September 28, 2021
Public funds for private gain
I remember the launch of the Scottish National Investment Bank (SNIB) as being awash with comforting soundbites. A ‘mission impact development bank’ publicly funded ‘to build a stronger, fairer and more sustainable Scotland’ and ‘accountable to Ministers, not shareholders.’ With #NetZero the new must-have hashtag for literally everything, greenwash detectors should be switched onto a permanent state of high alert. SNIB’s recent announcement of a £50m ‘cornerstone’ investment into a private fund to attract wealthy investors into new forestry plantations sounds depressingly familiar. One wonders what £50m of taxpayer cash invested in community owned woodlands might have achieved.
The Scottish National Investment Bank (SNIB) has committed £50 million over five years to the creation of new woodland and forestry management in Scotland.
As a cornerstone investor of the Gresham House Forest Growth & Sustainability Fund, the Bank’s capital will support wide scale new planting and is predicted to capture 1.2 million tonnes of CO2 over 20 years.
It will also target generating stable returns through the sale of timber and the capital growth of land and trees. Any trees harvested by the fund will be replanted and the timber products generated will enable the provision of raw materials for more sustainable packaging and building materials.
The fund will also aim to generate carbon credits in the form of Woodland Carbon Units (WCU) which will create additional value or be used to offset carbon emissions on a voluntary basis.
Eilidh Mactaggart, CEO of the Scottish National Investment Bank, said: “The Bank is delighted to cornerstone this new sustainable forestry fund focused on new and diverse planting in Scotland.
“Gresham House is an experienced forestry fund manager, and we are very excited to support them in this new venture.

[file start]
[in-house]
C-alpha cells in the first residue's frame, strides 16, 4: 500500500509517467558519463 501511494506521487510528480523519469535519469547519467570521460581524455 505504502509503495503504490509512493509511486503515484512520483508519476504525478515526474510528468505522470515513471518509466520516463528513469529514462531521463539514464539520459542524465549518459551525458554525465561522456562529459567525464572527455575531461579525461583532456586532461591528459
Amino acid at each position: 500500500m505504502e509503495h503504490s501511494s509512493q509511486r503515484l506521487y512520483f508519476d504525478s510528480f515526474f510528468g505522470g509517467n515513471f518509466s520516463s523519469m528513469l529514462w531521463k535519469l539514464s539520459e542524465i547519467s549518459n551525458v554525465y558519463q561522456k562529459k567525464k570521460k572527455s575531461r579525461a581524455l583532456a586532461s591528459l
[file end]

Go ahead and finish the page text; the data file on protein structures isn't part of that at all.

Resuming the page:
“The new planting element and ability to generate carbon credits represents a novel investment proposition which mainstream investors have yet to fully embrace.
“The Bank’s cornerstone investment is designed to encourage other investors to follow us into this new type of forestry fund. We therefore believe this opportunity to be an excellent fit for the Bank’s ambition to lead the way on innovative mission aligned investments.”
In addition to the environmental benefits tree planting brings for biodiversity, flood defence, improved air quality, reduced soil erosion and outdoor recreation, the investment will also support existing and new jobs in rural Scotland.
Managing roughly 140,000 hectares of forestry worth more than £1.8 billion, Gresham House is the UK’s largest commercial forestry manager. The business also manages a forestry mandate in Ireland and expects to complete on a further international forestry mandate in Australia, subject to regulatory approval.
Olly Hughes, managing director, Forestry, Gresham House, added: “This impressive first close is a testament to Gresham House’s long-standing track record in the forestry space and the Bank’s cornerstone investment will help to catalyse further investment in this asset class from institutional and private client investors.
“This flexible strategy allows investors to choose to use the carbon credits generated for offsetting purposes or sell the units to create an income.
“As investors increasingly focus on sustainable investments, forestry is emerging as one of the most impactful solutions, which combats climate change and enhances biodiversity, while also serving as an excellent investment diversifier and producing meaningful uncorrelated returns.”